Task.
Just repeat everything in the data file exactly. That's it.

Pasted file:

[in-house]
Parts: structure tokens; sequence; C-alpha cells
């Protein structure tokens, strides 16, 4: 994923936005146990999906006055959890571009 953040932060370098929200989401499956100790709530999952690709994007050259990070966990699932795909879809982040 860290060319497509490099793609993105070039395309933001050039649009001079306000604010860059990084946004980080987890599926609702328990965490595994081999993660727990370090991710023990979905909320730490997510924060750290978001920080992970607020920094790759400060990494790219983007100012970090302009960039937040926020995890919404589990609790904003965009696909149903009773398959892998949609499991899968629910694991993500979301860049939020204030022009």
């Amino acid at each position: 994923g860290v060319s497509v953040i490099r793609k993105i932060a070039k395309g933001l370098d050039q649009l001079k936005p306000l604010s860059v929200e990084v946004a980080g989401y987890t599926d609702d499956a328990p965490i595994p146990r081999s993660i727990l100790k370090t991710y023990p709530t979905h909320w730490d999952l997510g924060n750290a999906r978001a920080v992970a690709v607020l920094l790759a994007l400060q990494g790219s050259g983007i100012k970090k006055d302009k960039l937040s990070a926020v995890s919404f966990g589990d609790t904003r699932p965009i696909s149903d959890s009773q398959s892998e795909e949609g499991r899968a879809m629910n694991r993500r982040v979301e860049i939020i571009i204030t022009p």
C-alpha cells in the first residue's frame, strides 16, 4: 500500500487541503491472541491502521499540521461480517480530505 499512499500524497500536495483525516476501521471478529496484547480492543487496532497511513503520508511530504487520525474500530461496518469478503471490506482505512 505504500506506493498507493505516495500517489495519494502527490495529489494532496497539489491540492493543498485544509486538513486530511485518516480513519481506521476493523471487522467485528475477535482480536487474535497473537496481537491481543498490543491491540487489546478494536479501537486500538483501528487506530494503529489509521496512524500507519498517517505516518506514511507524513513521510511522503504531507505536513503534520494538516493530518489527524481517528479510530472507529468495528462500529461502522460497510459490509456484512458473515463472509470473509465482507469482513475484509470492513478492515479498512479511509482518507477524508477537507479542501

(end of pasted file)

[in-house]
Parts: structure tokens; sequence; C-alpha cells
């Protein structure tokens, strides 16, 4: 994923936005146990999906006055959890571009 953040932060370098929200989401499956100790709530999952690709994007050259990070966990699932795909879809982040 860290060319497509490099793609993105070039395309933001050039649009001079306000604010860059990084946004980080987890599926609702328990965490595994081999993660727990370090991710023990979905909320730490997510924060750290978001920080992970607020920094790759400060990494790219983007100012970090302009960039937040926020995890919404589990609790904003965009696909149903009773398959892998949609499991899968629910694991993500979301860049939020204030022009």
């Amino acid at each position: 994923g860290v060319s497509v953040i490099r793609k993105i932060a070039k395309g933001l370098d050039q649009l001079k936005p306000l604010s860059v929200e990084v946004a980080g989401y987890t599926d609702d499956a328990p965490i595994p146990r081999s993660i727990l100790k370090t991710y023990p709530t979905h909320w730490d999952l997510g924060n750290a999906r978001a920080v992970a690709v607020l920094l790759a994007l400060q990494g790219s050259g983007i100012k970090k006055d302009k960039l937040s990070a926020v995890s919404f966990g589990d609790t904003r699932p965009i696909s149903d959890s009773q398959s892998e795909e949609g499991r899968a879809m629910n694991r993500r982040v979301e860049i939020i571009i204030t022009p």
C-alpha cells in the first residue's frame, strides 16, 4: 500500500487541503491472541491502521499540521461480517480530505 499512499500524497500536495483525516476501521471478529496484547480492543487496532497511513503520508511530504487520525474500530461496518469478503471490506482505512 505504500506506493498507493505516495500517489495519494502527490495529489494532496497539489491540492493543498485544509486538513486530511485518516480513519481506521476493523471487522467485528475477535482480536487474535497473537496481537491481543498490543491491540487489546478494536479501537486500538483501528487506530494503529489509521496512524500507519498517517505516518506514511507524513513521510511522503504531507505536513503534520494538516493530518489527524481517528479510530472507529468495528462500529461502522460497510459490509456484512458473515463472509470473509465482507469482513475484509470492513478492515479498512479511509482518507477524508477537507479542501